Survival is affected by many different things. This post will discuss the impact of length, surface, and volume on natural selection. Such simple physical components of an organism can have great affect on the organisms relationship to its environment as well as to physiological and mechanical functions. The fourth dimension, time, is certainly an important component of natural selection but it is not discussed in this post.
THE LINEAR DIMENSION AND SURFACES
If an animal only grows in one dimension, length, its mass is directly proportional to its length. Some subterranean animals find this a way to get bigger without required larger dimensions of tunnels they occupy. For attached, or sessile, animals increased length gives them access to food items farther away from an area proportional to the square of the distance. Surface area of the organism, ignoring the factor of tapering ends usually involved, increases in proportion to the product of length and width or circumference. For a flat, encrusting type organism, that doubles in length and width of surface dimensions, the larger form has four times the surface area.
VOLUME OR MASS
Of course, organisms all have a third dimension, depth or the dimension at right angles to both length and width. The product of length, width, and depth gives the volume or mass of the organism. Organisms with complex shapes can have their volume calculated from the sum of volumes of all their parts. A simpler measure can be equivalent to the volume of water displaced when it is immersed; its weight is also a good approximation, if it lacks mineralized parts each gram equals approximately one cubic centimeter. The animal that doubles each dimension has volume or mass increased from one unit volume to eight units of volume as illustrated below.
THE PRACTICAL CONSEQUENCES OF INCREASED SIZE
The inequality of the ratio of linear, surface, and volume measures has great impact on design of animal bodies produced by natural selection of genetic variations. If shapes are identical, linear measures are directly proportional to length, surface areas are proportional to the square of the linear dimension, and volume or mass is proportional to the cube of the linear dimension.
Rates of delivery of materials to and within organisms varies greatly due to variations in permeability of membranes, circulation of protoplasm within cells, binding with other molecules, circulatory systems, surface area modifications, and additional chemical and physical factors.
Mass or weight
Dinosaurs were thought to be near the maximum size for a terrestrial organism because the mass increased with the cube of the linear dimensional increase whereas the strength of the skeletal support in leg bones only increased with the square of the diameters of the bone. If they grew bigger they would need bones too big to be contained within the organism. Likewise muscles to move the mass increased in strength proportional to their cross-sectional area and reached the limit of practical size; muscle and bone would be unable to keep up in needed strength for greater size.
Birds, and presumably some dinosaurs, have hollow leg bones that have greater strength with less increase in weight.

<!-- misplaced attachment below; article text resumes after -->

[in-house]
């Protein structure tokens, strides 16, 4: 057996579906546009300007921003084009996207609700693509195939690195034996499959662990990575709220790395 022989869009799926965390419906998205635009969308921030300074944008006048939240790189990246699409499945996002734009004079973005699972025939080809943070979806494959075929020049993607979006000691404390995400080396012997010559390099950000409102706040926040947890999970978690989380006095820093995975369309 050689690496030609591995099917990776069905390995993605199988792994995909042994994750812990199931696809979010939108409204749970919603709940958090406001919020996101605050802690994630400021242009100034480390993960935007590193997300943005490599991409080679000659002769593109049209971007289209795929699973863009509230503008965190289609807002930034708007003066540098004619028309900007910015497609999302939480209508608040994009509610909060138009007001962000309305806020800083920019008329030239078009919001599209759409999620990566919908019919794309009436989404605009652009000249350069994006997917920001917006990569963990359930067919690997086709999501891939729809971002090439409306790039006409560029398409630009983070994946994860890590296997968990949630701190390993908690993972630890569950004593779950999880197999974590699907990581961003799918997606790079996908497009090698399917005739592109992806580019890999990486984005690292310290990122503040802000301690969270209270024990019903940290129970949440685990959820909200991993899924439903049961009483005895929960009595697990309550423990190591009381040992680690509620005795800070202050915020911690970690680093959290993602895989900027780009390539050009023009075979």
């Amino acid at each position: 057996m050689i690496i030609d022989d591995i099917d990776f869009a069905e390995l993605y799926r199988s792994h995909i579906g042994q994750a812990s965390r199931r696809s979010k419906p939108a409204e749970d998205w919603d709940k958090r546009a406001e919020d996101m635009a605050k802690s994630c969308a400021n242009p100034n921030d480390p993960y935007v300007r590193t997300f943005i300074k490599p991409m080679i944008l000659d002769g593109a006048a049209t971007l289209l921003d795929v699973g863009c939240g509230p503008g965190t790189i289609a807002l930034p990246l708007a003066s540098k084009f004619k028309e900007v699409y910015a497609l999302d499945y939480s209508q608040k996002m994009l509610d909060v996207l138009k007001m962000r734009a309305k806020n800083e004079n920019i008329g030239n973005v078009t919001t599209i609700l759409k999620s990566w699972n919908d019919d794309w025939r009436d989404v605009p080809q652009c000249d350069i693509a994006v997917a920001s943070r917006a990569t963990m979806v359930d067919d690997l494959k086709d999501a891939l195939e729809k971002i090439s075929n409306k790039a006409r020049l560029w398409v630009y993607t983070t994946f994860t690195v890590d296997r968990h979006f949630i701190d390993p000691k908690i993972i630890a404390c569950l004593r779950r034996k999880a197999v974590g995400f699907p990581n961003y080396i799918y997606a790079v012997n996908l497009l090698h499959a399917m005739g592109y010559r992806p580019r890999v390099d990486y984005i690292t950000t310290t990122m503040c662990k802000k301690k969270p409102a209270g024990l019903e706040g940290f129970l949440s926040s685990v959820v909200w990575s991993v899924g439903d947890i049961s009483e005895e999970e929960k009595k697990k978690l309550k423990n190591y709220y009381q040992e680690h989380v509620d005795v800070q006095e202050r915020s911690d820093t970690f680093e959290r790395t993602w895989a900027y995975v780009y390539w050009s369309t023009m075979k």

The increased size of most advanced animals made the ratio of length to surface area of organs exchanging nutrients, oxygen/carbon-dioxide, and heat from body surfaces, lungs, and gut have survival improved when gills, pouches, folds, and other mechanisms increased the surface without increasing overall size. An example is the longitudinal fold called the typhlosole in the gut of the earth worm. The Tasmanian isopod also had a typhlosole. However, the worm has it in a dorsal position and it has more internal structure. The isopod has it in ventral position and it is simple in structure. In the first picture below, the typhlosole is projects up from the bottom of the tubular gut- which has some food included.
Such modifications enabled animals descending from flatworms achieve thickness and complexity. Flatworms are limited in thickness in part by the inability of sufficient oxygen to diffuse to active tissue more than a few cells away from the surface.
To enable many of the advances to take place, a circulatory system was necessary to effectively take out most of the need for diffusion over the distance from surface of uptake to surface of release of transported nutrients, wastes, and oxygen. Hemoglobin and other respiratory pigments enabled greater quantities of oxygen to be transported because the combined form of oxyhemoglobin did not contribute to oxygen saturation of blood fluid.
The dorsal blood vessel and heart are shown above the gut in the two pictures below. In the first picture arteries, labeled A are going off to each side; in the second picture the heart shows an ostium (O), the valve through which blood enters the heart from the hemocoel (the blood filled body cavity that serves the role of capillaries and veins in arthropods).
The arteries carry blood to the thin-walled pleopods, abdominal leaf-like appendages with thin walls where oxygen and carbon dioxide are exchanged with the surrounding water. The blood then carries oxygen to the various tissues of the body on the way back to the heart. Along the way it picks up nutrients absorbed by the gut, eventually entering the heart through the ostium. The blood bathing the internal spaces does the job of capillary networks in higher organisms.